“Doctors are considered next to God, because they save lives” – is what my father told me when I was little. I had watched him carry our family physician’s bag out of respect and escort him to the door every time he took our leave after making a house visit for my ailing grandparents.[1] Patients at the clinic would join their hands to thank the Doctor and as soon as he entered they would respectfully greet him. I would be in complete awe thinking just how important one feels and how much respect you’d command if you were a Doctor.

‘Blogger’, ‘freelancer’, ‘content creator’, ‘influencer’ are words which we as children had never heard of and our parents are still quite unaware of these being actual professions. Doctors, engineers, scientists and architects were the ones who had a respectable job according to their generation. When you grow up being repeatedly told that only the very fortunate ones who study extremely hard get to become Doctors, then that naive heart of a young school kid is lured into believing that this is the profession they need to work for.

Little do we know as children about the hardships in becoming a Doctor. Once you get into a Med school, the people that were supposed to be considered next to God, suddenly start becoming zombies: buried in those books (that cannot get any thicker) for hours. Following those books is an internship which is literally living out a Zombie apocalypse – running hither and thither with half-asleep, dark-circles-ridden eyes and dehydrated facies, with absolutely no idea about what is going on around you.

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When you are 16, you are vulnerable and gullible and hence can get easily swayed. I remember how, when the elderly who were not even Doctors and knew nothing about the profession would talk about it and how ‘noble’ and ‘heroic’ it is to be of service to mankind, I would imagine myself as a Messiah helping the ailing ones and would get swayed by them just as Marc Antony’s soliloquy swayed the people.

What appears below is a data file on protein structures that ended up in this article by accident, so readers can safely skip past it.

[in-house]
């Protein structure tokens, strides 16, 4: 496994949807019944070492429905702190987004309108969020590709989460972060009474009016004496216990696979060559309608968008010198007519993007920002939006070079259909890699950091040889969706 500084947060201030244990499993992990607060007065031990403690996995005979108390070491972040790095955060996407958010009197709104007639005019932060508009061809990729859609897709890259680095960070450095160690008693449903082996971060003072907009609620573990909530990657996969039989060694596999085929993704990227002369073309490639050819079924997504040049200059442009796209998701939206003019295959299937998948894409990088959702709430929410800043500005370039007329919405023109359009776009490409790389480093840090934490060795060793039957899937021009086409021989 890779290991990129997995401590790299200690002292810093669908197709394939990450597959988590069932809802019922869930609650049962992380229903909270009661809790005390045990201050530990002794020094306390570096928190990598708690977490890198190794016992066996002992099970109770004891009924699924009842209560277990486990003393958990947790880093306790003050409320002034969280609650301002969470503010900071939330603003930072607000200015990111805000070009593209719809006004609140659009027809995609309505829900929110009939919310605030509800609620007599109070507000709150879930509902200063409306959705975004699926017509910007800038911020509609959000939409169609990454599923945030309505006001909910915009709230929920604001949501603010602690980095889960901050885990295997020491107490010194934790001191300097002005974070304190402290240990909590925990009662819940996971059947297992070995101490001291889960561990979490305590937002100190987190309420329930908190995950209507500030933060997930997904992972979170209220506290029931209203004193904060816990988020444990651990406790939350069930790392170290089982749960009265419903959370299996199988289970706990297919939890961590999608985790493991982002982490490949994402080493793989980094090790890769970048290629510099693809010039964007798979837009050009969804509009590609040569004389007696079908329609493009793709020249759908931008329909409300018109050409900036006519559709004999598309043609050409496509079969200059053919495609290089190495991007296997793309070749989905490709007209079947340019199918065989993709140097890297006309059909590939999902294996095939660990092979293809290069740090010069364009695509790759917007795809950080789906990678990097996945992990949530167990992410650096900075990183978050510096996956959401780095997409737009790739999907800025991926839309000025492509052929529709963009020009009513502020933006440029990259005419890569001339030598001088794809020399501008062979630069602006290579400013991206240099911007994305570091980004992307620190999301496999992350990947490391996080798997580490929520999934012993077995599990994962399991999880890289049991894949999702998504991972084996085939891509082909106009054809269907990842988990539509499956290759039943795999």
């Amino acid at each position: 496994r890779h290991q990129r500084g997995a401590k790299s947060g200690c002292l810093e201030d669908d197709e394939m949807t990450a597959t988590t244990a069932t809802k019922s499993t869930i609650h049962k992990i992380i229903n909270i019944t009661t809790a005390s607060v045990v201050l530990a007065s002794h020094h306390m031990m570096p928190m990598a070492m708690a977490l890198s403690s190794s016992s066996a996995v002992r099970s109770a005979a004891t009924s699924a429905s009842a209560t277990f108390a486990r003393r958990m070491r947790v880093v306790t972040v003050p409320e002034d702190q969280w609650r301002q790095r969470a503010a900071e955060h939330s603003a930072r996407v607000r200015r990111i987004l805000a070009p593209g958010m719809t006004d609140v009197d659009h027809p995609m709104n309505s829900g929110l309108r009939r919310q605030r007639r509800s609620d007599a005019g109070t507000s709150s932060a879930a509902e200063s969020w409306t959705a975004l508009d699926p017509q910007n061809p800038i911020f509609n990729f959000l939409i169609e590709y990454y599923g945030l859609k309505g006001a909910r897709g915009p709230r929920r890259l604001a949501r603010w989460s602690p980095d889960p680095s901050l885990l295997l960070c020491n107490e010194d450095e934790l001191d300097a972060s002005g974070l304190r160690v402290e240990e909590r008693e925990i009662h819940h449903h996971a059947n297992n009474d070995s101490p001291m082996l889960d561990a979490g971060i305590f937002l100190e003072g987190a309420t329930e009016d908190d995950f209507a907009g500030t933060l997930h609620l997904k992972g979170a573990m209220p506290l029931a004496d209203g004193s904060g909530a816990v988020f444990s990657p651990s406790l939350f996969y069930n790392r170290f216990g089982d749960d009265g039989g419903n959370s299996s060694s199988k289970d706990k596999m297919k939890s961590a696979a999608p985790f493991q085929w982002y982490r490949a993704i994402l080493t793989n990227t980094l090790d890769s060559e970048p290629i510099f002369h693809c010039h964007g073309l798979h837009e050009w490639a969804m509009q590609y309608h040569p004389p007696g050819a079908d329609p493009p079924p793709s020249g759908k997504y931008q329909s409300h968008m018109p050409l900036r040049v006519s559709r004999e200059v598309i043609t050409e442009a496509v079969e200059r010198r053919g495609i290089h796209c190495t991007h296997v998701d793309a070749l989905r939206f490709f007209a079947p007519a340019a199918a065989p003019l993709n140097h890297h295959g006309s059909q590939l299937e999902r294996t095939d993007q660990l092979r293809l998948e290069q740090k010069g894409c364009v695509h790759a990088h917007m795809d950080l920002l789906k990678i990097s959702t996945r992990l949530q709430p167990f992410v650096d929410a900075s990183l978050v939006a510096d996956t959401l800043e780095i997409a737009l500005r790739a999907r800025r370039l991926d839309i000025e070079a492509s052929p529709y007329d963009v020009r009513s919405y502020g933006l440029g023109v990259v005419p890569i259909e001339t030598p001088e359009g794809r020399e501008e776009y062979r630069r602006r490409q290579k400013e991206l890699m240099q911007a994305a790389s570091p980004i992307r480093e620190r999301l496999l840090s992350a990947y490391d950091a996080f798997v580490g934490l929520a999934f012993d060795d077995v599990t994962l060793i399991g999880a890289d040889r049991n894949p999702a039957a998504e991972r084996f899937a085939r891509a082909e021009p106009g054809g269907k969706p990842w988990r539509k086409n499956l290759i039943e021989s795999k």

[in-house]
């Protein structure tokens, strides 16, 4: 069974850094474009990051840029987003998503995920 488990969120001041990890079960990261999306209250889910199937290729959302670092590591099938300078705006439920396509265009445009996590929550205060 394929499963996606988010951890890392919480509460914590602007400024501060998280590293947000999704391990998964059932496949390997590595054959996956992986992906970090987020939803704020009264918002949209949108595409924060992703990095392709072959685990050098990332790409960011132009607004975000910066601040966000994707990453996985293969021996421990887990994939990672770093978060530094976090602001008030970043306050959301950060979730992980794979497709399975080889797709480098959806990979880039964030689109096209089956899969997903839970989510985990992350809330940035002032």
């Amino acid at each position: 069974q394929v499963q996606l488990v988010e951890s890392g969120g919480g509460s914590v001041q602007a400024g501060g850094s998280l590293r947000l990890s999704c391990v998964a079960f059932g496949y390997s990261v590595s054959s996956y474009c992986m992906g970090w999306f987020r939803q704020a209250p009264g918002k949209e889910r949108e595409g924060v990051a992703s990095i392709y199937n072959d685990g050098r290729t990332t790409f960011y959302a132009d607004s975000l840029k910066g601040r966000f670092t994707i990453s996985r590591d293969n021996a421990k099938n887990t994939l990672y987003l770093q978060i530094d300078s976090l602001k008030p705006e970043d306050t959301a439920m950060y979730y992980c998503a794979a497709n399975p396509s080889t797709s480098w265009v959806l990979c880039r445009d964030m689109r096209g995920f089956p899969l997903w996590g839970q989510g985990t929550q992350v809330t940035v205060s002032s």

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Those naïve 16-something beings have no experience of the actual process, hence do not realise that not only is this profession challenging because of the odd, tiring and often seemingly endless hours of studies and work, but also various other factors like the admission process, the lack of seats, and the reservation system. Oh I can just go on and on how your bubble bursts once you get thrown into this mess, face first. 

It is so imbibed in the thought process of our society that there is no greater profession than medicine, that even when we think of toys, we happily get them a ‘Doctor set’ (some girls are given kitchen set, but more on bad, misogynistic parents some other day) and the eyes of parents shine with pride when they see their tiny tots playing Doctor-Doctor with their peers.

I was also hypnotised by these thoughts, just like the mice were by Pied Piper of Hamelin, and fell prey to the lucrative notion of becoming a Doctor. [2,3] Oh that little me whose eyes would widen bigger than that of an owl thinking of how life would be so good once I would be called a ‘Doctor’. The thought of being able to add the mere title to my name seemed enough to lure me into it. Little did I know one could earn the same title even if they made some ‘contribution’ to the society and receive an honorary doctorate from some university. Imagine that happening without having to crack NEET. 

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References –

  1. My General practitioner, the one who sowed the seeds. 
  2.  Grey and white matter of my brain
  3.  The family and relatives that played Pied piper of Hamelin

Written by:

Dr. Shivani Vakilwala

Medical Officer

Dr Shivani Vakilwala is a Medical officer based in Mumbai, India. She also is a Certified Diabetes Educator and a Certified Therapeutic Art Life Coach. She writes healthcare and medicine related articles and has written and published several short stories and poems in different genres.

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